the-periodic-table,-in-danger-of-extinction:-this-is-how-we-are-depleting-the-planet's-resources

The periodic table, in danger of extinction: this is how we are depleting the planet's resources

The periodic table, in danger of extinction: this is how we are depleting the planet’s resources, A previous version of this article was published in 2017.

“The planet is running out.” “Its resources are finite.” On a regular basis, we tend to associate these phrases with elements such as oil, coal, natural gas, the many minerals that we extract from the subsoil or even wood. Now, what happens when we analyze the state of conservation of the elements of the periodic table ? That we are faced with a disturbing picture.

For millennia, humanity has extracted resources from the earth without much consideration . Its state of conservation was not a problem. Over time, we have discovered that we are not good at preserving the natural source of our wealth. Neither do the chemical elements. With this great and very simple graph , the American Chemical Society wanted to illustrate how there are also many of them in danger of extinction in the near future and long term.

As we saw at the time , the table is not a mere scientific description of the chemical elements that we can find in our environment. It is also a compendium of products that are used in a vast array of industrial and artisanal processes. From the creation of solar panels to the production of cars, we depend on them to keep our world going. But they also sell out: there are 44 whose stocks have been drastically depleted. And that represents a problem.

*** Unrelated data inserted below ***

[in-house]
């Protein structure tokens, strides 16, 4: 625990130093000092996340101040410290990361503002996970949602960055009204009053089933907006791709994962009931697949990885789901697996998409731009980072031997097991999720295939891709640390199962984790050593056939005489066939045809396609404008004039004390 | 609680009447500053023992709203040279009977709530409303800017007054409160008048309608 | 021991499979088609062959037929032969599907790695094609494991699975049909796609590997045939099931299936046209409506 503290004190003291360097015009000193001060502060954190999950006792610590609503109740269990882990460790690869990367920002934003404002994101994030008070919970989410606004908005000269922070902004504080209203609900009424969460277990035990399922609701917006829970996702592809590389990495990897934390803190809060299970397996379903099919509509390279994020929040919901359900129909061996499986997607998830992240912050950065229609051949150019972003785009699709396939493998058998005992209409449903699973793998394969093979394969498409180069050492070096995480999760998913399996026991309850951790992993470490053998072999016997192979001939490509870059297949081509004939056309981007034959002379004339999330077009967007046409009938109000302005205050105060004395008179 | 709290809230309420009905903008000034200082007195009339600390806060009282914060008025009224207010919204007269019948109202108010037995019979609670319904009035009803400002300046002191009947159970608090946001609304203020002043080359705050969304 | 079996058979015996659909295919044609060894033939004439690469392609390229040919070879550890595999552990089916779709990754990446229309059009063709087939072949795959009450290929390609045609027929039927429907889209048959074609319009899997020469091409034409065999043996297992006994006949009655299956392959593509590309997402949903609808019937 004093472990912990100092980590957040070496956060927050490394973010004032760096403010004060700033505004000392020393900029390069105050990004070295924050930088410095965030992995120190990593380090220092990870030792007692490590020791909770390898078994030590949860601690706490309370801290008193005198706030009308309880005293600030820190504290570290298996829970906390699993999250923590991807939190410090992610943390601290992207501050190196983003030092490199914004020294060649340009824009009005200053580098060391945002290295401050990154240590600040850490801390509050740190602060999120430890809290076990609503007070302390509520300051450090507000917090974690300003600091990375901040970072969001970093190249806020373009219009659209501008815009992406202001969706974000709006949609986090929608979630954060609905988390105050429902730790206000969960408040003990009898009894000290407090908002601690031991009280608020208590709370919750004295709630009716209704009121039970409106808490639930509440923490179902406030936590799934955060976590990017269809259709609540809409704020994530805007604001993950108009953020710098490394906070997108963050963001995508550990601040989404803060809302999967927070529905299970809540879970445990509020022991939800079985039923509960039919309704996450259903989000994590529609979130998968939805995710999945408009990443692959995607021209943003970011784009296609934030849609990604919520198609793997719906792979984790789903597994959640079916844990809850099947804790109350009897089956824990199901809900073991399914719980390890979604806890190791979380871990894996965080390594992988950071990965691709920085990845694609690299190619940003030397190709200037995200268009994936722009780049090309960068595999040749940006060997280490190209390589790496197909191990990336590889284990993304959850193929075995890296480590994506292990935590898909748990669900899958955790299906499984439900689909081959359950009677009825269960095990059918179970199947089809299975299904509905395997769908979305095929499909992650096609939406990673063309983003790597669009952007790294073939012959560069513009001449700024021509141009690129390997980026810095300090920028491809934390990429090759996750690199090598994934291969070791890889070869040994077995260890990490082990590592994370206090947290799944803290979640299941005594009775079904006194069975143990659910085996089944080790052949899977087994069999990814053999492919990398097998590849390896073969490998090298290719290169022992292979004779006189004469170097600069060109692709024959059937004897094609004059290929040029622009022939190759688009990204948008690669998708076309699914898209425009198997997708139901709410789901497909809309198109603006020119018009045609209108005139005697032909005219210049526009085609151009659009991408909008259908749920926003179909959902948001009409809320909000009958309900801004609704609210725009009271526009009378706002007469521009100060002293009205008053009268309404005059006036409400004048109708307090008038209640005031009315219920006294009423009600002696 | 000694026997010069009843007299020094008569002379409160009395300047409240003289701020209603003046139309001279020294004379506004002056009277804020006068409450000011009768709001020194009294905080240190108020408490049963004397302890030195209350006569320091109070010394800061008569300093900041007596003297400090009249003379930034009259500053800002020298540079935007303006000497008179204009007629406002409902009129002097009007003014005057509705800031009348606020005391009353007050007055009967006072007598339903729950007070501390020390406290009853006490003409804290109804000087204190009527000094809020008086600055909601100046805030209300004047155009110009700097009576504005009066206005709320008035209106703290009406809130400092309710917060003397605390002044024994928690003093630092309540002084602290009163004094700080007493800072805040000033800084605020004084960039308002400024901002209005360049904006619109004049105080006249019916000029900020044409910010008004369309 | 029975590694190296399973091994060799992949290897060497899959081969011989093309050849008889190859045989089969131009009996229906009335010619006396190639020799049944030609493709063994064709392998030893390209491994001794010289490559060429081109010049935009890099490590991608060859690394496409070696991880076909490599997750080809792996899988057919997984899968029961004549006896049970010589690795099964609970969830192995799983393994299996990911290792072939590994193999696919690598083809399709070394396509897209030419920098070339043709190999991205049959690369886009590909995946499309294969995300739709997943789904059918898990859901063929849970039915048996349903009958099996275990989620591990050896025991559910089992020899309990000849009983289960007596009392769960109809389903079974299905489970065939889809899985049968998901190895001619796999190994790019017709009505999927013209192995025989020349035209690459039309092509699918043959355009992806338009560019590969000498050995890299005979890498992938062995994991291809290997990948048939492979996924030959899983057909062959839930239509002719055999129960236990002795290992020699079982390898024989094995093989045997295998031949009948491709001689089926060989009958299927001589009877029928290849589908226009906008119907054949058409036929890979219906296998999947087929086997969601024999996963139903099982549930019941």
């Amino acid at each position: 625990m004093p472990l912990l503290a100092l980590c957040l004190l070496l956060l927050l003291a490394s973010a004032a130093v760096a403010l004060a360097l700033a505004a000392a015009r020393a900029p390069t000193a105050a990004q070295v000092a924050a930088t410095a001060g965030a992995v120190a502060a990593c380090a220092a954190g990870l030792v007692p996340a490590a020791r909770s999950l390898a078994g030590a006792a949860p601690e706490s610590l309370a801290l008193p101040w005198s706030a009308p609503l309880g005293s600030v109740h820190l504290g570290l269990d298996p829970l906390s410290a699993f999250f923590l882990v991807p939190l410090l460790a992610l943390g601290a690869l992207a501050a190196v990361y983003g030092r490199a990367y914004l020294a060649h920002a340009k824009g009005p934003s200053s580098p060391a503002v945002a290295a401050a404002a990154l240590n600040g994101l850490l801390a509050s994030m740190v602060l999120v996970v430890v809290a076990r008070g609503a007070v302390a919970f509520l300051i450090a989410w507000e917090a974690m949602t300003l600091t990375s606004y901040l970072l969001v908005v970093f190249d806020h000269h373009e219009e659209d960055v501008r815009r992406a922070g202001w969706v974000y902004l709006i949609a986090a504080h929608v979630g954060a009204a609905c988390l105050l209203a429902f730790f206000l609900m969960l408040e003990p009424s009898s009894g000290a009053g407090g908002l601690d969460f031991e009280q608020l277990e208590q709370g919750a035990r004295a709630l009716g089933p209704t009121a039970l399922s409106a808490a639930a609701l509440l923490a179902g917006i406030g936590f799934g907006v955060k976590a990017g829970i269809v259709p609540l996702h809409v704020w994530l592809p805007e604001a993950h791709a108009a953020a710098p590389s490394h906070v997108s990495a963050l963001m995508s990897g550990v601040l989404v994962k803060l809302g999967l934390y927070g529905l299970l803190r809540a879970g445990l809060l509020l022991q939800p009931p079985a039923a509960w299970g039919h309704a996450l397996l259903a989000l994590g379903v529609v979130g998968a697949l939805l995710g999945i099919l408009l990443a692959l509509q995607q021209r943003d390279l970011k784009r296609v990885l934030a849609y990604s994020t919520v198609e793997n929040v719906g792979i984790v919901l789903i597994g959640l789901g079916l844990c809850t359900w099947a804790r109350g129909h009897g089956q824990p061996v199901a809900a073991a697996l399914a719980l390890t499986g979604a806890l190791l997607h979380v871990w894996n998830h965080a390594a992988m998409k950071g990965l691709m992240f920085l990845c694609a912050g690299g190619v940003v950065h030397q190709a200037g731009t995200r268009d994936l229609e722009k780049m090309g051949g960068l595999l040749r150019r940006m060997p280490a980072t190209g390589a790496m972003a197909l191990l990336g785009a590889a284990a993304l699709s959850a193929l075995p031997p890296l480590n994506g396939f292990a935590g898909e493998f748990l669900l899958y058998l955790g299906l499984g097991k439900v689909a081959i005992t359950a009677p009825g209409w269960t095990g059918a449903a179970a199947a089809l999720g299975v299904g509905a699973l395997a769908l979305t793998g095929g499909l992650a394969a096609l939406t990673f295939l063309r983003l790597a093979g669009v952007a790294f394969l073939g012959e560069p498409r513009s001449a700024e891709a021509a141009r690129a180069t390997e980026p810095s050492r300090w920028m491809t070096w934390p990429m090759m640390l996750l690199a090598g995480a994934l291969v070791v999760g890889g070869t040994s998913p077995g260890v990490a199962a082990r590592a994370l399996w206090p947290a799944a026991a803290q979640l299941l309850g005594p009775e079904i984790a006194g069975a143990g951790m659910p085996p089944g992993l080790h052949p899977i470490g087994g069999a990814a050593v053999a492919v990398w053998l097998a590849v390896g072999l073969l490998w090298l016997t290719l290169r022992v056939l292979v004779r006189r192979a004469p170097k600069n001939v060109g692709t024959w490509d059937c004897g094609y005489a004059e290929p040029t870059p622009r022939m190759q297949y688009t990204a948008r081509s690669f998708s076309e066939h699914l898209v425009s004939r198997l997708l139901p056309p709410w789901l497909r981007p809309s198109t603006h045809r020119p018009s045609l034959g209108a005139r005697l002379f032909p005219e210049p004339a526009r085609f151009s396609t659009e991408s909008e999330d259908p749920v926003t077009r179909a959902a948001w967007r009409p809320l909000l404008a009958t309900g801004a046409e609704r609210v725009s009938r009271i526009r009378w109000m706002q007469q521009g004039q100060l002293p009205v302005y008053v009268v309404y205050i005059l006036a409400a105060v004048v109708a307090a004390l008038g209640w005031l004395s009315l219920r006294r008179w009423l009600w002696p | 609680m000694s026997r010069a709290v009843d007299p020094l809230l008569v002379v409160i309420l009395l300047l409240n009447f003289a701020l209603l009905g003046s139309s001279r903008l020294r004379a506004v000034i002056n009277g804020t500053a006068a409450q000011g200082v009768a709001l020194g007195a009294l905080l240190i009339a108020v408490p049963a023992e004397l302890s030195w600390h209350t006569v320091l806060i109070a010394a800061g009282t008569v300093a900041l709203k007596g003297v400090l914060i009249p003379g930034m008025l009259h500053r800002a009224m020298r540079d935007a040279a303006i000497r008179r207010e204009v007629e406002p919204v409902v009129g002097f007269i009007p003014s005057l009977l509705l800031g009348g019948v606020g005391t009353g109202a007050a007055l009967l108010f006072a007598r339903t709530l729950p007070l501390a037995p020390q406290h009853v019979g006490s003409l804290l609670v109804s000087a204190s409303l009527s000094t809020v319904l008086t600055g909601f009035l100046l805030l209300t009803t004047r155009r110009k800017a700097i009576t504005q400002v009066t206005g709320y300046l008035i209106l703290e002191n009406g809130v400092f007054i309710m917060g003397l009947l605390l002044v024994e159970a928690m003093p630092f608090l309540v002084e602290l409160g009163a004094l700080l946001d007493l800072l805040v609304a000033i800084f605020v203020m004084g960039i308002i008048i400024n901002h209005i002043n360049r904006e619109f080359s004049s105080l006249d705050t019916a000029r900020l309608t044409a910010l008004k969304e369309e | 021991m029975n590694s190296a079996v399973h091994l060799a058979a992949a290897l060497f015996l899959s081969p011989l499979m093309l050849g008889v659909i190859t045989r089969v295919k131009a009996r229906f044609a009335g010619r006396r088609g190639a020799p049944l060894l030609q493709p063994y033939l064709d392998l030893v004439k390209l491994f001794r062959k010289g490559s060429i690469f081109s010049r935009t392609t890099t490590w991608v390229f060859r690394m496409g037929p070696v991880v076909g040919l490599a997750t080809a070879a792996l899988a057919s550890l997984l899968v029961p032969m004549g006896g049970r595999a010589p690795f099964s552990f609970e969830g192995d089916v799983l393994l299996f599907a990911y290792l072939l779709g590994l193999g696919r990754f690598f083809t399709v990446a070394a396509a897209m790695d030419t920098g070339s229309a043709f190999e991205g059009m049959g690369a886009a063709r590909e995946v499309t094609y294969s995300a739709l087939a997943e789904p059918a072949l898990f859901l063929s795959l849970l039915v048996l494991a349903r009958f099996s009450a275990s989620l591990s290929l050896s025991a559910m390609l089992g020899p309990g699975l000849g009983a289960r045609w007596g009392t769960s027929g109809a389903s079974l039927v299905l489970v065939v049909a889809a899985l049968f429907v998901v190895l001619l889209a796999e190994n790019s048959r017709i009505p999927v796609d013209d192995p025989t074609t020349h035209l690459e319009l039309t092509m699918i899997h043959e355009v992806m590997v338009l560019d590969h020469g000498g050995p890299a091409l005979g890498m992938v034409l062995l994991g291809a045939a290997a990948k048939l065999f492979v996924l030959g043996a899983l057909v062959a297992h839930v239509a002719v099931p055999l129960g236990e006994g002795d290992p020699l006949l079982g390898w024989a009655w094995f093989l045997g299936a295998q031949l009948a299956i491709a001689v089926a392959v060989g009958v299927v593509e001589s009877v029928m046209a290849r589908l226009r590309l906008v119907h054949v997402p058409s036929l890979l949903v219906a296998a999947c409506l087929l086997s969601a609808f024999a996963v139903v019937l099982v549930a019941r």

Let’s think about the phosphor : it is ubiquitous in our environment, even if we don’t even think about it (the matches). But it is not the only one: hafnium, zinc (!), Gallium, silver, tellurium and even helium! they are at serious risk of starvation, or of being completely depleted, in less than a century. Many of them are minerals that are compulsively and systematically mined to sustain contemporary industry and production. However, if we do not find solutions and / or substitutes, we could run out of them.

The case of gallium is Very particular. On 2008 was already writing about his imminent “death” . It is a very rare mineral, blue and white, discovered as late as 1831 and unusual properties: its melting point is very low and it oxidizes with difficulty, which is why we have used it in products that required products that could operate at very high temperatures for a long time. Can you think of any? You have it in front of you: your mobile, your computer and your TV made up of liquid crystal. They all depend on gallium.

What’s up? That gallium is difficult to extract (there are no concentrated mines as such), and that we usually find it in other materials such as zinc or aluminum. And since there is little, it is difficult to extract and much used, we have led it to the brink of disappearance . It is a problem to which we may find a solution, but it is indicative of the extent to which the process can be identical in the case of other equally critical materials. Our future also depends on its conservation.

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